A review site for conservative, libertarian, center-right readers. We'll tell you what's good, what's bad, what's so-so, and what you'll like even if you have to stumble past liberal tropes to get to a good story
By Allie Duzett
Veronica Roth’s novel Divergent (2012) is yet another YA dystopian novel set in a future USA. In the novel, a war left America destroyed, and the survivors decided that future wars could be prevented if only people were more friendly, more honest, more selfless, more educated, more brave. Society thus broke into five separate factions: Amity, Candor, Abnegation, Erudite, and Dauntless, respectively. The factions decide everything for their people: what they do, when they do it, how they do it. When children turn 16, they are given an aptitude test that tells them which faction they would fit best in. Then they’re given a choice of which faction to embrace.
Divergent stars Beatrice, an Abnegation whose aptitude test goes awry. Instead of testing positive for only one faction, Beatrice tests positive for three. This makes her Divergent.
The rest of the book centers on her choice of factions, her time trying to fit into her new faction, and, eventually, her role in a struggle to keep society from falling apart.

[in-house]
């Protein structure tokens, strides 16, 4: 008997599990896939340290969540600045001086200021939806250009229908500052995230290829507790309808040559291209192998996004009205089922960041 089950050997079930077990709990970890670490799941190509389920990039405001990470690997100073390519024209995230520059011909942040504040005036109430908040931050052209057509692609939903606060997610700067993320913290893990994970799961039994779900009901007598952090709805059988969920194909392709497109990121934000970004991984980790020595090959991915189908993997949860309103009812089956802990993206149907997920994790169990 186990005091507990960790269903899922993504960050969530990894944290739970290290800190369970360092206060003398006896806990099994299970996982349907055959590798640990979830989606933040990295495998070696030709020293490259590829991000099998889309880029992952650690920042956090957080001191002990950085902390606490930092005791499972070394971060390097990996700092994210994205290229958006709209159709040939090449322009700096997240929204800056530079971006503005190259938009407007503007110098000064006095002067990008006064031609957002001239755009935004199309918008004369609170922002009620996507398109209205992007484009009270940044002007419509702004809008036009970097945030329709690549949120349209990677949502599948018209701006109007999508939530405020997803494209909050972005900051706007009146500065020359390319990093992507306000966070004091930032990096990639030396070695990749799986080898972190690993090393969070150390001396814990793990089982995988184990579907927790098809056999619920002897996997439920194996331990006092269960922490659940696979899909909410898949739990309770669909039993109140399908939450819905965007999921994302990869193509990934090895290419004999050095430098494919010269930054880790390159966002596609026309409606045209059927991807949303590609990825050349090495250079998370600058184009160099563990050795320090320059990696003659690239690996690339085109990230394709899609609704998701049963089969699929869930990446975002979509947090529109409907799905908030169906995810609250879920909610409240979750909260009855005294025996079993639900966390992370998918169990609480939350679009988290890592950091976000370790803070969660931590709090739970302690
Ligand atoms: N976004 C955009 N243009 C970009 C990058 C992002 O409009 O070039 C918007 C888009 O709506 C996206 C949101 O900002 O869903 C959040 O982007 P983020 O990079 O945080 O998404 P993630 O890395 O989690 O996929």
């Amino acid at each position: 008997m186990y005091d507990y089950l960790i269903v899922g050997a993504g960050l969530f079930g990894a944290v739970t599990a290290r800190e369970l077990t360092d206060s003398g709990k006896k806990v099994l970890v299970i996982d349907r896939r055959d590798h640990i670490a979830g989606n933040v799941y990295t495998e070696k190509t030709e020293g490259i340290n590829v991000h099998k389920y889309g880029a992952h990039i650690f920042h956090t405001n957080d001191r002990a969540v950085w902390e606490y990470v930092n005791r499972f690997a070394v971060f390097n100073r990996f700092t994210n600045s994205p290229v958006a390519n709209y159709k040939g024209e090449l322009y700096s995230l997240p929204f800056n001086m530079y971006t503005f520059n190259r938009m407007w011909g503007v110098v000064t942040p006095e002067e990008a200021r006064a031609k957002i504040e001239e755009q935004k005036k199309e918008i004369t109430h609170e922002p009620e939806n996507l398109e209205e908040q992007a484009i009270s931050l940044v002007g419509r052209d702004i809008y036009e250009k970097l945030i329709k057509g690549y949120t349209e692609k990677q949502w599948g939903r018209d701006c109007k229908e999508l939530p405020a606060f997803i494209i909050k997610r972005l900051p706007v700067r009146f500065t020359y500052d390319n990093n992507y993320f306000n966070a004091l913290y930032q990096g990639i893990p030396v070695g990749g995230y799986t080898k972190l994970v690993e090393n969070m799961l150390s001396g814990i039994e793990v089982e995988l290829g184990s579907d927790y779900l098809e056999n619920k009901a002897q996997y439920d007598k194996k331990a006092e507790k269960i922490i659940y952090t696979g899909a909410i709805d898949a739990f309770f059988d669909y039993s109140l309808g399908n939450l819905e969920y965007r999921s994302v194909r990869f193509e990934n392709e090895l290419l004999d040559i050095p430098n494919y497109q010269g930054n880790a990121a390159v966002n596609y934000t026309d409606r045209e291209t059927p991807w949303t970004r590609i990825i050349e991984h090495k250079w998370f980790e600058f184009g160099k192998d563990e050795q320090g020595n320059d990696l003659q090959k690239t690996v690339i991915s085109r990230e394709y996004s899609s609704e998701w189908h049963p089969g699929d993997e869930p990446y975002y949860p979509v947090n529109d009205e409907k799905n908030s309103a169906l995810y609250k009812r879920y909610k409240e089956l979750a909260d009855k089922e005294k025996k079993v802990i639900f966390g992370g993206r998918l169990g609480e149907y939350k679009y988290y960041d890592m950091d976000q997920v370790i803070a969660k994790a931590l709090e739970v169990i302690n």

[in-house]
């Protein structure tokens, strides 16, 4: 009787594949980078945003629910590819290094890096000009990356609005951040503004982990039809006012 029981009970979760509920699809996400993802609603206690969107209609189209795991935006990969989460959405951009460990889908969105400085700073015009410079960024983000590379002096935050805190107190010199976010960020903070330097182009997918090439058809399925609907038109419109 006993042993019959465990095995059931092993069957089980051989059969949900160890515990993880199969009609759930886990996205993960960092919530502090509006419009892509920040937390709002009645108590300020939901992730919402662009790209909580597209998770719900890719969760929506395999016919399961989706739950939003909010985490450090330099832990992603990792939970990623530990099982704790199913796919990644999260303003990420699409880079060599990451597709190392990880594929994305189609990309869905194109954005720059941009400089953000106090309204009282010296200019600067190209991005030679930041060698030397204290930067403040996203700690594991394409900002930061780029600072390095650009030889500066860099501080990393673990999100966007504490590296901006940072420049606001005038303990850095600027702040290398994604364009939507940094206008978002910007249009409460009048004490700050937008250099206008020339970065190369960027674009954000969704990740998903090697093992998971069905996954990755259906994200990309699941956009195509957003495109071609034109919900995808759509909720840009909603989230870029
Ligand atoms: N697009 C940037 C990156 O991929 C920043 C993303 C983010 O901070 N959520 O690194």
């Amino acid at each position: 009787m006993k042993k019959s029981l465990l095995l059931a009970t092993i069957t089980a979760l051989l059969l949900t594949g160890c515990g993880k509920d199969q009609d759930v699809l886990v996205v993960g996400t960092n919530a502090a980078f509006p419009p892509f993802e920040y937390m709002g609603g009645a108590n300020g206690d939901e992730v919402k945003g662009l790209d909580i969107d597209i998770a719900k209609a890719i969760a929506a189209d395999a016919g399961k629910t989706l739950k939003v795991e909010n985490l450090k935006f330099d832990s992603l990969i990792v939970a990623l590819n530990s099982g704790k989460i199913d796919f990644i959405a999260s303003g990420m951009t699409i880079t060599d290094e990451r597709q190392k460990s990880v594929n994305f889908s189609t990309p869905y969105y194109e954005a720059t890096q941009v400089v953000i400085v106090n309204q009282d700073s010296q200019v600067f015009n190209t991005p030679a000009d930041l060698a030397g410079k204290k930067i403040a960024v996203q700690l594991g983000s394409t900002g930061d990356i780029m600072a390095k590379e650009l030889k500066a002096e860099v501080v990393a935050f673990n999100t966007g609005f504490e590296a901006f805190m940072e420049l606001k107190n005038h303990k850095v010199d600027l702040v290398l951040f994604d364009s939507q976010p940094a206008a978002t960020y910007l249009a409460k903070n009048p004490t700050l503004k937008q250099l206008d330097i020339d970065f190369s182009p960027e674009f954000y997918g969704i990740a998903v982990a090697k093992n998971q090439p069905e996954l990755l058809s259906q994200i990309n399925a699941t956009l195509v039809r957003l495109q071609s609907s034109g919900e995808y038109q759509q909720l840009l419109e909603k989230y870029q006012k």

On Amazon, Divergent has earned 800 five-star reviews; however, I personally had some issues with the story. One major plot hole left me confused: all members of Beatrice’s new faction, Dauntless, are forced to face their fears regularly, with the help of a nifty machine that lets other people see what you fear and how you would handle those fears. Early on, it’s established that Beatrice–or Tris, as she is later called–is scared of letting people know she is Divergent. So why didn’t that fear ever come up in her fear tests? I suspect it’s because such an event would have crippled the plot.
But plot hole aside, the story itself was relatively conservative. The bad guys in the story come from the Erudite faction, who are obsessed with knowledge–basically, the faction of college professors. In typical left-wing college professor fashion, Erudite tries to take everything over, thinking that they know better than everyone else how to run society. Obviously, they’re wrong.
Because of that plot point, I would say that Divergent leans conservative. Any story that inculcates a healthy skepticism of academics in the ivory tower is doing conservatism a favor.
The story does deal with some heavy things–suicide, children brutally beating other children, the murder of loved ones–and the main character spends a lot of time getting tattoos. This is probably a story I would recommend for older teens. Overall, I’d give the story a four out of five.
Allie Duzett is a reader and writer of YA fiction. She also plays the piano and guitar.